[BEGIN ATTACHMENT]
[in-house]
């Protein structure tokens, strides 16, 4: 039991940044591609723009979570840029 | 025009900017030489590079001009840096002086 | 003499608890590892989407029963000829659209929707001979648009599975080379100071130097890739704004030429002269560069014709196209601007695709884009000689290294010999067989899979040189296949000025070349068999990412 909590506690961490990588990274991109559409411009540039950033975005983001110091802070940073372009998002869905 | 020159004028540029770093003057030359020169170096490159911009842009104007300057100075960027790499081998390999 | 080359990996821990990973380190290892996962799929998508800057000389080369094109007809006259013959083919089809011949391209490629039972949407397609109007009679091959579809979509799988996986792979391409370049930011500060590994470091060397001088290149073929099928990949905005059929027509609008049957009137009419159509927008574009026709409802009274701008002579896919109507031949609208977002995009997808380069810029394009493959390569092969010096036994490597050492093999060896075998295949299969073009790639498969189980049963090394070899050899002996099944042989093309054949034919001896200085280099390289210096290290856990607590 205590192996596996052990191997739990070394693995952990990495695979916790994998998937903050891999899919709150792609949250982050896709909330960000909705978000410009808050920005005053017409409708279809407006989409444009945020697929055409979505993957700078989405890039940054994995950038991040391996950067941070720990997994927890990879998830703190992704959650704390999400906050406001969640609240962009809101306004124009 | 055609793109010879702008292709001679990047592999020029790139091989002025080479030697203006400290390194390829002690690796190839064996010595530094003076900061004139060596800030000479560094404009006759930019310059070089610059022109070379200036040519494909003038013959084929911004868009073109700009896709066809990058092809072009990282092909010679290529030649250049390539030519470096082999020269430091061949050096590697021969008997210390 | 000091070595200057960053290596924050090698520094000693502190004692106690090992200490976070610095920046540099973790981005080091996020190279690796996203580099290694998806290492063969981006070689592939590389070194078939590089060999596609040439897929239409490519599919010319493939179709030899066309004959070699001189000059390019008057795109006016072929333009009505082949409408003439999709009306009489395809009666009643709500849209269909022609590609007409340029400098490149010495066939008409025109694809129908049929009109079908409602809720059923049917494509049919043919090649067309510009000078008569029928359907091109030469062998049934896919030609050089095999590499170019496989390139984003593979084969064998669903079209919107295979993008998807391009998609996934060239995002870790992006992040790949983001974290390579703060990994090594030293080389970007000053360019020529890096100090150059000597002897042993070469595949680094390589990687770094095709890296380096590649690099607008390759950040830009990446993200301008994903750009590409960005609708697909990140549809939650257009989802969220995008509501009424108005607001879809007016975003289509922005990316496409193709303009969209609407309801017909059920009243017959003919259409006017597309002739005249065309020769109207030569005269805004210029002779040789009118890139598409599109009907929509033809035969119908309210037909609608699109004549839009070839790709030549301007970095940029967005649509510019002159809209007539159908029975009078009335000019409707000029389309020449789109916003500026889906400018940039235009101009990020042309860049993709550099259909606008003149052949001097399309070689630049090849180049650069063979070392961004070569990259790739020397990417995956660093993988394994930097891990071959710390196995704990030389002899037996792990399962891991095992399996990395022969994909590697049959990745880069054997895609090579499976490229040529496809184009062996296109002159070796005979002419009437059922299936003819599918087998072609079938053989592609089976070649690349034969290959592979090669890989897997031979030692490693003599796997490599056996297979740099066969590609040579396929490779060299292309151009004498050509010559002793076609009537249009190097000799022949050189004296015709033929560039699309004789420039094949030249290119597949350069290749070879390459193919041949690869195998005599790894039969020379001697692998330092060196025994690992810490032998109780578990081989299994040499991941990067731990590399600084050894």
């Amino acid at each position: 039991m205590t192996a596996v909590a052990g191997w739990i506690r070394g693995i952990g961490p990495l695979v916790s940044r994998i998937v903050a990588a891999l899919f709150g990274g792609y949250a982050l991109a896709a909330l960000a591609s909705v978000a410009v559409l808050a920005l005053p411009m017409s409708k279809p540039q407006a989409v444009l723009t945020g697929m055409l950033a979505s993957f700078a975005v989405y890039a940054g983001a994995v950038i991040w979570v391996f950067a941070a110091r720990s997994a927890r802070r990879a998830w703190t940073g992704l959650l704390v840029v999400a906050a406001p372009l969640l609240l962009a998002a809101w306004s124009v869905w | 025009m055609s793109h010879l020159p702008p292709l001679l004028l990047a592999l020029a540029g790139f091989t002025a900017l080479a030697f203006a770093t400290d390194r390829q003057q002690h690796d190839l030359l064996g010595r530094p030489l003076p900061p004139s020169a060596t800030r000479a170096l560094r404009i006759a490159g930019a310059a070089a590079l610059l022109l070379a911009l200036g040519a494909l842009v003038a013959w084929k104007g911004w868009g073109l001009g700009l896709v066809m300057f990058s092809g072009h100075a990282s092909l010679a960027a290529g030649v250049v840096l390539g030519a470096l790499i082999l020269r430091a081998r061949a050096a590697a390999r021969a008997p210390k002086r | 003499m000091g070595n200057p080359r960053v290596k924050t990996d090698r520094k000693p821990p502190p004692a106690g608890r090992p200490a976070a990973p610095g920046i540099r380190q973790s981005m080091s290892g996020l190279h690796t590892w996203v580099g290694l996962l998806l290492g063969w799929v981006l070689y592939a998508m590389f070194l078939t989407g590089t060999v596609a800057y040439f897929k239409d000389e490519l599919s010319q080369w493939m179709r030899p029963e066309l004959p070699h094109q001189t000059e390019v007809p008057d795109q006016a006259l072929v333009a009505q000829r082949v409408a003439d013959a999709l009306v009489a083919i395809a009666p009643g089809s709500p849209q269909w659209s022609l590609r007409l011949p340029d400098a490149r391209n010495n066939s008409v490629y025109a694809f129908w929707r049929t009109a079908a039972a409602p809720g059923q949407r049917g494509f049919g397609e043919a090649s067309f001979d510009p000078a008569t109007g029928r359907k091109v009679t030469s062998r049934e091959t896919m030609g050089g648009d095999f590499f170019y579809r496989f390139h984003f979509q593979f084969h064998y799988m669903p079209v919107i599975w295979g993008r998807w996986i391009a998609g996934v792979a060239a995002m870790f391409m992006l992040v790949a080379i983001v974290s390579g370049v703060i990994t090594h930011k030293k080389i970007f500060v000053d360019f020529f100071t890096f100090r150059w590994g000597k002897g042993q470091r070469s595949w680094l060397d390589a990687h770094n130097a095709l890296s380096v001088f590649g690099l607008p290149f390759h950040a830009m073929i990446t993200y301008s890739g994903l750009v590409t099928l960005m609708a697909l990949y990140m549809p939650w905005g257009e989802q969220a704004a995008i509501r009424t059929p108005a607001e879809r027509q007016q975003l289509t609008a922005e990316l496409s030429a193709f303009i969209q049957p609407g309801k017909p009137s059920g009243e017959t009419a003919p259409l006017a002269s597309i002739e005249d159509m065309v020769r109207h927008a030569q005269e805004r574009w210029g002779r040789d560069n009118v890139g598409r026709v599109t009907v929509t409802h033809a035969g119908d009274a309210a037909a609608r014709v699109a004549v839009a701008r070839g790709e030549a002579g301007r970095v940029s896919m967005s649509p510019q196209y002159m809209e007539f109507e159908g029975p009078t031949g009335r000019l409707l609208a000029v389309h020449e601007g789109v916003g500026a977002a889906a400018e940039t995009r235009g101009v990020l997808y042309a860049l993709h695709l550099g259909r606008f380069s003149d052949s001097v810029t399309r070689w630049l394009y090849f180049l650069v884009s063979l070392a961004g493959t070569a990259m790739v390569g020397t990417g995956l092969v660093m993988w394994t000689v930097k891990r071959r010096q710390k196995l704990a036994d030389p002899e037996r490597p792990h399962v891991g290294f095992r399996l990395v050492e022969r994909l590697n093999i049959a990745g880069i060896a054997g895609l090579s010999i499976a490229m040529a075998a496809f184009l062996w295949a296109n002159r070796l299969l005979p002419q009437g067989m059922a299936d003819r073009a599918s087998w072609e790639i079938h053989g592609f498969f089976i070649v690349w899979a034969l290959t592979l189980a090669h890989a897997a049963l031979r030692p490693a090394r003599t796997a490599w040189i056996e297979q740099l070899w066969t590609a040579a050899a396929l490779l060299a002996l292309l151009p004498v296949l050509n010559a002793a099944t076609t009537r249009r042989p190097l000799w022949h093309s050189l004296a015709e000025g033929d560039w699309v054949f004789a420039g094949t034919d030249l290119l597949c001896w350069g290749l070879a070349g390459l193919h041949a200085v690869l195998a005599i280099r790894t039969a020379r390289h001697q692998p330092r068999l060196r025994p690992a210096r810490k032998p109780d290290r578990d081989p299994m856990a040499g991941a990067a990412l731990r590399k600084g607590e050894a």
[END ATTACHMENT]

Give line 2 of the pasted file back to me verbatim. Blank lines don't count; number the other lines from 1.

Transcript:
């Protein structure tokens, strides 16, 4: 039991940044591609723009979570840029 | 025009900017030489590079001009840096002086 | 003499608890590892989407029963000829659209929707001979648009599975080379100071130097890739704004030429002269560069014709196209601007695709884009000689290294010999067989899979040189296949000025070349068999990412 909590506690961490990588990274991109559409411009540039950033975005983001110091802070940073372009998002869905 | 020159004028540029770093003057030359020169170096490159911009842009104007300057100075960027790499081998390999 | 080359990996821990990973380190290892996962799929998508800057000389080369094109007809006259013959083919089809011949391209490629039972949407397609109007009679091959579809979509799988996986792979391409370049930011500060590994470091060397001088290149073929099928990949905005059929027509609008049957009137009419159509927008574009026709409802009274701008002579896919109507031949609208977002995009997808380069810029394009493959390569092969010096036994490597050492093999060896075998295949299969073009790639498969189980049963090394070899050899002996099944042989093309054949034919001896200085280099390289210096290290856990607590 205590192996596996052990191997739990070394693995952990990495695979916790994998998937903050891999899919709150792609949250982050896709909330960000909705978000410009808050920005005053017409409708279809407006989409444009945020697929055409979505993957700078989405890039940054994995950038991040391996950067941070720990997994927890990879998830703190992704959650704390999400906050406001969640609240962009809101306004124009 | 055609793109010879702008292709001679990047592999020029790139091989002025080479030697203006400290390194390829002690690796190839064996010595530094003076900061004139060596800030000479560094404009006759930019310059070089610059022109070379200036040519494909003038013959084929911004868009073109700009896709066809990058092809072009990282092909010679290529030649250049390539030519470096082999020269430091061949050096590697021969008997210390 | 000091070595200057960053290596924050090698520094000693502190004692106690090992200490976070610095920046540099973790981005080091996020190279690796996203580099290694998806290492063969981006070689592939590389070194078939590089060999596609040439897929239409490519599919010319493939179709030899066309004959070699001189000059390019008057795109006016072929333009009505082949409408003439999709009306009489395809009666009643709500849209269909022609590609007409340029400098490149010495066939008409025109694809129908049929009109079908409602809720059923049917494509049919043919090649067309510009000078008569029928359907091109030469062998049934896919030609050089095999590499170019496989390139984003593979084969064998669903079209919107295979993008998807391009998609996934060239995002870790992006992040790949983001974290390579703060990994090594030293080389970007000053360019020529890096100090150059000597002897042993070469595949680094390589990687770094095709890296380096590649690099607008390759950040830009990446993200301008994903750009590409960005609708697909990140549809939650257009989802969220995008509501009424108005607001879809007016975003289509922005990316496409193709303009969209609407309801017909059920009243017959003919259409006017597309002739005249065309020769109207030569005269805004210029002779040789009118890139598409599109009907929509033809035969119908309210037909609608699109004549839009070839790709030549301007970095940029967005649509510019002159809209007539159908029975009078009335000019409707000029389309020449789109916003500026889906400018940039235009101009990020042309860049993709550099259909606008003149052949001097399309070689630049090849180049650069063979070392961004070569990259790739020397990417995956660093993988394994930097891990071959710390196995704990030389002899037996792990399962891991095992399996990395022969994909590697049959990745880069054997895609090579499976490229040529496809184009062996296109002159070796005979002419009437059922299936003819599918087998072609079938053989592609089976070649690349034969290959592979090669890989897997031979030692490693003599796997490599056996297979740099066969590609040579396929490779060299292309151009004498050509010559002793076609009537249009190097000799022949050189004296015709033929560039699309004789420039094949030249290119597949350069290749070879390459193919041949690869195998005599790894039969020379001697692998330092060196025994690992810490032998109780578990081989299994040499991941990067731990590399600084050894």